Tso What?

A while back I read an interview of a Chinese chef, though I can’t remember who it was. Actually, it may have been a radio interview. Who am I kidding, I’m not sure who it was or where I heard it, but I’m pretty sure I remember hearing that you should not eat chop suey in a Chinese restaurant if you want real Chinese food, because chop suey is an American invention. This of course is commonly acknowledged as truth, that chop suey was invented in the mid-nineteenth century by Chinese laborers working to build the western railroad. And this is what I thought about as I waited, the other night, for my order of General Tso’s chicken.

I watched as the cook deep fried the chicken and then quickly stir-fried it with a sweet sauce. How American, I also thought: fried meat tossed in sticky sweet sauce. While I’ve never been to China, it’s a pretty easy assumption that the food at most Chinese takeout restaurants is a far cry from being authentic. I wondered when it made the departure, when this fine and noble cuisine became deep fried and so overpoweringly sweet. How did this particular dish become a “house specialty” at so many Chinese restaurants? And who the hell was General Tso?

The menu at my neighborhood Chinese takeout states that General Tso was famous in the Szechwan army, and that the dish was devised by his private chef. It also says that the recipe consists of “chunks of chicken lightly fried with hot spicy sauce.” There was no mention of it being sweet, which is what it mainly was.

When I was handed my order of chicken I asked the cook if he knew who General Tso was. He looked surprised, and even a little confused; probably no one had ever asked him this. “A famous Chinese General,” he finally said with a grin. “Thanks,” I said, and as I walked out the door I tried to picture myself working at an American restaurant in China and someone asking me who General Custer was. I would without doubt have a similar and somewhat bewildered reply: “a famous American General.”

That evening after my son, Isaac, and I consumed our fried and super sweet chicken I scoured my cookbook collection in search of recipes. None, nada, zip. I had a feeling that it was invented in New York and was surprised that even Craig Claiborne’s tome, The Chinese Cookbook, offered nary a recipe for General Tso’s chicken. I’ve made the habit, lately, to search books prior to the internet mostly because of the sometimes questionable accuracy of the information. But that’s where I did find the information I sought, reinforced by an interesting article archived on the New York Times site. At any rate, my gut feelings (pun intended) were correct twofold: General Tso’s chicken was first cooked in New York, and originally was considerably less sweet.

General Tso (Zuo Zontang 1812 - 1885) was a real general, but it’s doubtful he or his personal chef had anything to do with the creation of this dish. The recipe was reputedly first concocted by Chef Peng Chang-kuei, who apprenticed under Cao Jingchen, one of the most celebrated Chinese chefs of the earlier part of the twentieth century. Born in 1919, Chef Peng immigrated to the US in 1973, and opened a restaurant on 44th street where General Tso’s chicken is said to have been born. It was a popular dish but became even more popular when he Americanized it by adding more sugar and less chilies. The rest, as they say, is history. Having made his fortune, Chef Peng returned to Taipei in the late 1980’s, where there is still a Peng’s restaurant operated by his family.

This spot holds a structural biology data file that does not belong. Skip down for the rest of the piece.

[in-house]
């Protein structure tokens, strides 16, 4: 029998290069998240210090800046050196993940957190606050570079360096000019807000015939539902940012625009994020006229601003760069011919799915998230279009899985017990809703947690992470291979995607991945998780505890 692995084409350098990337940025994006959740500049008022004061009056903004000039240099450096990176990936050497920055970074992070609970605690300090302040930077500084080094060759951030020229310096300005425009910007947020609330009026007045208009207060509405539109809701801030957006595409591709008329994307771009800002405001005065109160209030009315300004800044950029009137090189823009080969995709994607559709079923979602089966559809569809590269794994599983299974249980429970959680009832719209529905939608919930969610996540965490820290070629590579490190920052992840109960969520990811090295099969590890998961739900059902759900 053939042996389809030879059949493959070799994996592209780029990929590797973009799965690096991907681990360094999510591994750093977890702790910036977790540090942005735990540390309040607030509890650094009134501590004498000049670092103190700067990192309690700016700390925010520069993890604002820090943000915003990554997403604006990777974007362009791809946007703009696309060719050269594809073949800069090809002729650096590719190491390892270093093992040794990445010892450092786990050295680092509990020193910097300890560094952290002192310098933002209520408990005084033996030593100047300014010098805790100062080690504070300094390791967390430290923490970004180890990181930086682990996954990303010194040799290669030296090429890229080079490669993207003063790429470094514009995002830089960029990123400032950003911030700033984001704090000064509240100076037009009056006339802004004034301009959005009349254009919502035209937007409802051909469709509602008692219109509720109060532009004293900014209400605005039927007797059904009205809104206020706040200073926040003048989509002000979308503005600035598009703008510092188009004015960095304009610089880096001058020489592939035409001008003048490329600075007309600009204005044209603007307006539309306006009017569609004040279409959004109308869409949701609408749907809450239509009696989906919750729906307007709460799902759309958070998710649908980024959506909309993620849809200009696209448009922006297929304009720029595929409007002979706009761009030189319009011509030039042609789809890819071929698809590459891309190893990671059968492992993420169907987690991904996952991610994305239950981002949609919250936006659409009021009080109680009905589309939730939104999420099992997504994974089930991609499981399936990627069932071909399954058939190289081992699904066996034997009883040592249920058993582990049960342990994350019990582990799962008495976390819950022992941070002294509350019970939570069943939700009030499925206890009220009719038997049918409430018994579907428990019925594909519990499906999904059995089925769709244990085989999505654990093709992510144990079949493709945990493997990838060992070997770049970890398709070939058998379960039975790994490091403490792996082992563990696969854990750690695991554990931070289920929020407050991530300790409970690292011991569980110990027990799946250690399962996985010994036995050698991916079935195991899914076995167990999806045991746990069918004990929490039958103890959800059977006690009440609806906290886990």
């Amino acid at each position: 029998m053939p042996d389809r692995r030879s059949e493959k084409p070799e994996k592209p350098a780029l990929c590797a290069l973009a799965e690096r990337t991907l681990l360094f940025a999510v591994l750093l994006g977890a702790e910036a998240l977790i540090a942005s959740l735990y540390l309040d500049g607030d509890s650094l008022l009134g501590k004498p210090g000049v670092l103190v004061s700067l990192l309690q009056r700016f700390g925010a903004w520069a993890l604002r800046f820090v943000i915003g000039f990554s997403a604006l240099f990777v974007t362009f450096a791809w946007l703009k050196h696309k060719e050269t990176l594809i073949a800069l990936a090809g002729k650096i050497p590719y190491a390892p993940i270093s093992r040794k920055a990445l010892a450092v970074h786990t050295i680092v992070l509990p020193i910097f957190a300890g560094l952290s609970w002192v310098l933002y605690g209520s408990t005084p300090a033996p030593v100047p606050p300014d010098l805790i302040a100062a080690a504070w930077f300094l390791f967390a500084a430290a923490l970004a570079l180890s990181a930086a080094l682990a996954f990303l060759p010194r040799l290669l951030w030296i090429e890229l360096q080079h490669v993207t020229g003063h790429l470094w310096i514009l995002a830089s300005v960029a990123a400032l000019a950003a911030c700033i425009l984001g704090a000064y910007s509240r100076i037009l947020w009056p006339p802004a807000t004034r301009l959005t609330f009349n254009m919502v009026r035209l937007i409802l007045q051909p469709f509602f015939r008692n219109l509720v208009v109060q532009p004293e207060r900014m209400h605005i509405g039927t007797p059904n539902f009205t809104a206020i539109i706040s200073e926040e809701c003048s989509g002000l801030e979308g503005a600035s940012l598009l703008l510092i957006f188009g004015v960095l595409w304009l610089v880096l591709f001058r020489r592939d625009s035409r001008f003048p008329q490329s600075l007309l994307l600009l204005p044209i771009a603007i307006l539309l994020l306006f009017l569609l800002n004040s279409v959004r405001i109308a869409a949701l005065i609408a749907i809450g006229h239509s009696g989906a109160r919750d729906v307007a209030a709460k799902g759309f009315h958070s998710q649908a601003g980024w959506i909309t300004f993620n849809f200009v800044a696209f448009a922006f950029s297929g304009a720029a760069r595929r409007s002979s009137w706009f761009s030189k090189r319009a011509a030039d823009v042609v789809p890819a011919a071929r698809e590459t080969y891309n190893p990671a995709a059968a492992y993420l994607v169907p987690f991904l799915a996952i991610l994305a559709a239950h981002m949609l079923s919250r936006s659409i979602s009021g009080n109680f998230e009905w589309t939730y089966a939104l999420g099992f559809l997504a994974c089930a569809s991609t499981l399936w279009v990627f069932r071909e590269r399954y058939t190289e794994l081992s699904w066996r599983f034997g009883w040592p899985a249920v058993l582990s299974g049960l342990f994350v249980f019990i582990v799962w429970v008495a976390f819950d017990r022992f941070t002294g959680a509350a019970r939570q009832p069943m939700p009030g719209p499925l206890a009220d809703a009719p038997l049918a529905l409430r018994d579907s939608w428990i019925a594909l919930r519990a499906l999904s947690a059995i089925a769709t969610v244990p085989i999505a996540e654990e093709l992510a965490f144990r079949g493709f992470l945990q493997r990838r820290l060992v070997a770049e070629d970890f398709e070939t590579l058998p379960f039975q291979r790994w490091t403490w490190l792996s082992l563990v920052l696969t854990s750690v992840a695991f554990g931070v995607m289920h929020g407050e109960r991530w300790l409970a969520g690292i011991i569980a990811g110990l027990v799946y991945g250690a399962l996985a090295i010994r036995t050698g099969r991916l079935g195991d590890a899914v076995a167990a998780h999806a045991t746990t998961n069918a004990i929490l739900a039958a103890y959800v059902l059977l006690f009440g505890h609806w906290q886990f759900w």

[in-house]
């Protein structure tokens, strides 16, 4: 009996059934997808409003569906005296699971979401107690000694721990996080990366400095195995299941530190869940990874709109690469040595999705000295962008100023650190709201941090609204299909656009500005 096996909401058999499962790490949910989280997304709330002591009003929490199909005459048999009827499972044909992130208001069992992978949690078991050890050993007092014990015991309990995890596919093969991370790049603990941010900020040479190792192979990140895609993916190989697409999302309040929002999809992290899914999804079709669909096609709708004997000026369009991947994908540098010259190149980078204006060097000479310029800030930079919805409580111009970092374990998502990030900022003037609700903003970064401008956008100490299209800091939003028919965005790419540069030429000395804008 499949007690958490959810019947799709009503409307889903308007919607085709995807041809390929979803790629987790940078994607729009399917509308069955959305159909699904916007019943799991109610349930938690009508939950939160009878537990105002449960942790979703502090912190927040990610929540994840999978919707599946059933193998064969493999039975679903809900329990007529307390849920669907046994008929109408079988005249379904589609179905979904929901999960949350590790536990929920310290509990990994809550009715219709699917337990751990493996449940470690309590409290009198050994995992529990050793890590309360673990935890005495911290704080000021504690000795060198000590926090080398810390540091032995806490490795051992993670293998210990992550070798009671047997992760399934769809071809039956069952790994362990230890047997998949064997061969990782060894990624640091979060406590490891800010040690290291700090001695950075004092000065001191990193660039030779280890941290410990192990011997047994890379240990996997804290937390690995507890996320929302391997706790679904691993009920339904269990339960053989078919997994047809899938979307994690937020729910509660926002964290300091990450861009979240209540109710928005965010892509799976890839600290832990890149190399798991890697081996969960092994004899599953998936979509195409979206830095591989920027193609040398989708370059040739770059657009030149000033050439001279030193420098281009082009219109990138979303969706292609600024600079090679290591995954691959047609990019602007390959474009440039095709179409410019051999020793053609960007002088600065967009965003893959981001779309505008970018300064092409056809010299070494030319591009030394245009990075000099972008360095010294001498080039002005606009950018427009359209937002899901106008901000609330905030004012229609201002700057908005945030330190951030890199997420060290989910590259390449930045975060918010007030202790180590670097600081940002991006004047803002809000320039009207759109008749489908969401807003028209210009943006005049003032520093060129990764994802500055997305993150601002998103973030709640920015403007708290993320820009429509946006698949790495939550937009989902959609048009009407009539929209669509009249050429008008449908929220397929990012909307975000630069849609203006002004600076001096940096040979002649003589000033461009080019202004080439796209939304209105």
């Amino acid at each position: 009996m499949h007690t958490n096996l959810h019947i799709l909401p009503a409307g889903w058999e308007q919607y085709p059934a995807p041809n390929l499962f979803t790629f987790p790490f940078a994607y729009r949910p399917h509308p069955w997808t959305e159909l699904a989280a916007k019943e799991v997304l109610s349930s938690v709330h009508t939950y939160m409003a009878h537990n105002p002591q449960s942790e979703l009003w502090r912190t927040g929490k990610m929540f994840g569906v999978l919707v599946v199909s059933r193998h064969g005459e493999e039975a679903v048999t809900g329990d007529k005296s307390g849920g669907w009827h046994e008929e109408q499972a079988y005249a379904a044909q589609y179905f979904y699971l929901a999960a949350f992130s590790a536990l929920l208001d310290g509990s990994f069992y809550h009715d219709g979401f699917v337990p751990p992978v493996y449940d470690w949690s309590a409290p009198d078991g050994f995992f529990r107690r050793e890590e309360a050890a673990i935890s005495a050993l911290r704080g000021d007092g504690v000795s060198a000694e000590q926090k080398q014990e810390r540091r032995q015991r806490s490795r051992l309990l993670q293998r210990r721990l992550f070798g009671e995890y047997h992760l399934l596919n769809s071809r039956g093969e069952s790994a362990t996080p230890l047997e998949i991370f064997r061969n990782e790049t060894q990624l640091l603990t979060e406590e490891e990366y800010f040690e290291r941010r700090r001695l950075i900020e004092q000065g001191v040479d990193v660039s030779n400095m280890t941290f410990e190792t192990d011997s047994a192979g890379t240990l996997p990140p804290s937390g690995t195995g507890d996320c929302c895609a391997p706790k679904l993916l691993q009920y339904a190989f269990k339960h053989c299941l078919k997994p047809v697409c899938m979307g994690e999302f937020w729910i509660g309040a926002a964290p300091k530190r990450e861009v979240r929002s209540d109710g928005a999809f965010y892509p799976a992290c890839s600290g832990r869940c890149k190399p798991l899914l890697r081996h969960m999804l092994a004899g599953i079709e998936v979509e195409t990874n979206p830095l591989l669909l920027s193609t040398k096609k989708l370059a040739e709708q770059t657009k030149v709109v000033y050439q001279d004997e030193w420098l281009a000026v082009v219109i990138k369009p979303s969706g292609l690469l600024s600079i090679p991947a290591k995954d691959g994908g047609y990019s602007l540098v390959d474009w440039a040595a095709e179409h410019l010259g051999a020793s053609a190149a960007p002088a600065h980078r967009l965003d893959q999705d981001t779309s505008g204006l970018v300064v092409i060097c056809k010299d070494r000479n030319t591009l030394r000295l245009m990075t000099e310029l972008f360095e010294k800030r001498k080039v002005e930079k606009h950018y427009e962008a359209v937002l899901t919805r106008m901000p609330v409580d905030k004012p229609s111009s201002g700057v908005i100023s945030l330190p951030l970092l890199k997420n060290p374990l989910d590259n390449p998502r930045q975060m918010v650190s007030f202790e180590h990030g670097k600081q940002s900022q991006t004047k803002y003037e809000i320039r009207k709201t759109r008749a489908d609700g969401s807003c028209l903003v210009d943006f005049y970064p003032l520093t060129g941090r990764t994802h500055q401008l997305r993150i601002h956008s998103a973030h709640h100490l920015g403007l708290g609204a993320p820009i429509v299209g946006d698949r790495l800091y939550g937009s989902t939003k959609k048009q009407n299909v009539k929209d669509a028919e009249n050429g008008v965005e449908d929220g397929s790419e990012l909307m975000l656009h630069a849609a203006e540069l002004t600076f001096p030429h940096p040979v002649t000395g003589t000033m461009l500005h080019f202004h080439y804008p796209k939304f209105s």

After we ate our dinner that night Isaac opened his fortune cookie (another American invention), and while he chomped away he read it, and then said, “That’s weird.” “What’s weird,” I asked? “The only thing the fortune says is it tastes sweet.” I looked at it myself, and sure enough, bordered by two smiley faces, that’s really all it said: it tastes sweet.

Learning the origin and history of this dish made me want to make it myself. After some trial and error I’ve adapted a recipe from a few different recipes that I’ve come across. It’s far less sweet, and a little spicier. I don’t know how authentic it is to Chef Peng’s original, but I can only hope that the General would approve.

General Tso’s Chicken
Yield: 3-4 servings

For the chicken:
1 pound boneless chicken thighs, cut into pieces
2 tablespoons soy sauce
1 egg
2 tablespoons cornstarch
1 tablespoon flour

For the sauce:
1/4 cup soy sauce
1/4 cup sherry
1/2 cup chicken broth
2 tablespoons white wine vinegar
2 tablespoons sugar
1-2 tablespoons cornstarch

Additional Ingredients
6 small dried red chilies
1 tablespoon minced ginger
2 teaspoons minced garlic
3 green onions, sliced
peanut oil for deep frying

Combine all of the chicken ingredients together in a bowl, mix to evenly coat, and set aside. Mix all of the sauce ingredients together in a separate bowl and set aside. Heat a couple inches of peanut oil in a wok or skillet until 350F. Stir the chicken again, then carefully deep fry it piece-by-piece and remove to a plate lined with paper towel. Cut a piece of the chicken to make sure it’s thoroughly cooked. Carefully transfer the oil to a tin can or other pot to cool, reserving a few tablespoons in the wok or skillet. Over medium-high heat stir-fry the chilies for a minute, then add the ginger and garlic. Stir the sauce ingredients again, then carefully add it to the hot pan. Bring to a boil and simmer for 1 minute. Add the cooked chicken and green onion. Toss to coat. Serve with steamed rice.